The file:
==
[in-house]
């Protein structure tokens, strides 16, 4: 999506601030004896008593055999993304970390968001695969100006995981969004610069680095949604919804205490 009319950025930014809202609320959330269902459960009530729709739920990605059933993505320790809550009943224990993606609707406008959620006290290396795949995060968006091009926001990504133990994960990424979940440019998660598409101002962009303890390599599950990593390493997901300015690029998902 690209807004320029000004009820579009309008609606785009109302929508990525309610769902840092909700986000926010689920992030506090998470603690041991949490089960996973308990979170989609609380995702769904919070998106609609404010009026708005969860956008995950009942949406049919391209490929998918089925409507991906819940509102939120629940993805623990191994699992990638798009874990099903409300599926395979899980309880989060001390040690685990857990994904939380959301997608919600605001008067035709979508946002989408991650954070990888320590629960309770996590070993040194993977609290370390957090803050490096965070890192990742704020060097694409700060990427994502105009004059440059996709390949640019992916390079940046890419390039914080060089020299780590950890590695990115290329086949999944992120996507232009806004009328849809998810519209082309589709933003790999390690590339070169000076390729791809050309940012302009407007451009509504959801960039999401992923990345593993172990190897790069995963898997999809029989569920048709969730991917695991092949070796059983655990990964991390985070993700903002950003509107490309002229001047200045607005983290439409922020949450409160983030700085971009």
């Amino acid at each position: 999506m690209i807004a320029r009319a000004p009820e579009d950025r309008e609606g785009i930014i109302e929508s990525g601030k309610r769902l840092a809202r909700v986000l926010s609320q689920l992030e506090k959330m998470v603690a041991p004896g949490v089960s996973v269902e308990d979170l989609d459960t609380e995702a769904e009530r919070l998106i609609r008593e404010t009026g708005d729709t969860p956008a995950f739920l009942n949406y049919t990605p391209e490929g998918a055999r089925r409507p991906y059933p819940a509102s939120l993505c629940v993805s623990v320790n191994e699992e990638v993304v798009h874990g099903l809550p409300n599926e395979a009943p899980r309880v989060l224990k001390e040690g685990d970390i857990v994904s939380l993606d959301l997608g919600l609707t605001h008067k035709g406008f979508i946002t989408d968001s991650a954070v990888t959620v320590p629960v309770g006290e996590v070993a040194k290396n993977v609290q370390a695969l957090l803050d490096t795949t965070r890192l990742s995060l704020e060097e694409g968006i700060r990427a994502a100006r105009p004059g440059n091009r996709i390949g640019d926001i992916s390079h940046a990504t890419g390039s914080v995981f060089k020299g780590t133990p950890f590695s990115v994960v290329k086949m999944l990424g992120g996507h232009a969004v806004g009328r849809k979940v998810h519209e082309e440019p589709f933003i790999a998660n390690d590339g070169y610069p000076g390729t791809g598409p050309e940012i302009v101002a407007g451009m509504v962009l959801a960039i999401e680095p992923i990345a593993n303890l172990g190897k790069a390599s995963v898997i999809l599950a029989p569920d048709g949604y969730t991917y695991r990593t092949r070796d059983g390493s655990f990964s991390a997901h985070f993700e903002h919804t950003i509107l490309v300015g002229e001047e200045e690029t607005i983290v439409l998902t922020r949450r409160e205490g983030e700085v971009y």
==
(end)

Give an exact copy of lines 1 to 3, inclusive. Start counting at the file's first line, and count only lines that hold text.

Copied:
[in-house]
């Protein structure tokens, strides 16, 4: 999506601030004896008593055999993304970390968001695969100006995981969004610069680095949604919804205490 009319950025930014809202609320959330269902459960009530729709739920990605059933993505320790809550009943224990993606609707406008959620006290290396795949995060968006091009926001990504133990994960990424979940440019998660598409101002962009303890390599599950990593390493997901300015690029998902 690209807004320029000004009820579009309008609606785009109302929508990525309610769902840092909700986000926010689920992030506090998470603690041991949490089960996973308990979170989609609380995702769904919070998106609609404010009026708005969860956008995950009942949406049919391209490929998918089925409507991906819940509102939120629940993805623990191994699992990638798009874990099903409300599926395979899980309880989060001390040690685990857990994904939380959301997608919600605001008067035709979508946002989408991650954070990888320590629960309770996590070993040194993977609290370390957090803050490096965070890192990742704020060097694409700060990427994502105009004059440059996709390949640019992916390079940046890419390039914080060089020299780590950890590695990115290329086949999944992120996507232009806004009328849809998810519209082309589709933003790999390690590339070169000076390729791809050309940012302009407007451009509504959801960039999401992923990345593993172990190897790069995963898997999809029989569920048709969730991917695991092949070796059983655990990964991390985070993700903002950003509107490309002229001047200045607005983290439409922020949450409160983030700085971009």
């Amino acid at each position: 999506m690209i807004a320029r009319a000004p009820e579009d950025r309008e609606g785009i930014i109302e929508s990525g601030k309610r769902l840092a809202r909700v986000l926010s609320q689920l992030e506090k959330m998470v603690a041991p004896g949490v089960s996973v269902e308990d979170l989609d459960t609380e995702a769904e009530r919070l998106i609609r008593e404010t009026g708005d729709t969860p956008a995950f739920l009942n949406y049919t990605p391209e490929g998918a055999r089925r409507p991906y059933p819940a509102s939120l993505c629940v993805s623990v320790n191994e699992e990638v993304v798009h874990g099903l809550p409300n599926e395979a009943p899980r309880v989060l224990k001390e040690g685990d970390i857990v994904s939380l993606d959301l997608g919600l609707t605001h008067k035709g406008f979508i946002t989408d968001s991650a954070v990888t959620v320590p629960v309770g006290e996590v070993a040194k290396n993977v609290q370390a695969l957090l803050d490096t795949t965070r890192l990742s995060l704020e060097e694409g968006i700060r990427a994502a100006r105009p004059g440059n091009r996709i390949g640019d926001i992916s390079h940046a990504t890419g390039s914080v995981f060089k020299g780590t133990p950890f590695s990115v994960v290329k086949m999944l990424g992120g996507h232009a969004v806004g009328r849809k979940v998810h519209e082309e440019p589709f933003i790999a998660n390690d590339g070169y610069p000076g390729t791809g598409p050309e940012i302009v101002a407007g451009m509504v962009l959801a960039i999401e680095p992923i990345a593993n303890l172990g190897k790069a390599s995963v898997i999809l599950a029989p569920d048709g949604y969730t991917y695991r990593t092949r070796d059983g390493s655990f990964s991390a997901h985070f993700e903002h919804t950003i509107l490309v300015g002229e001047e200045e690029t607005i983290v439409l998902t922020r949450r409160e205490g983030e700085v971009y």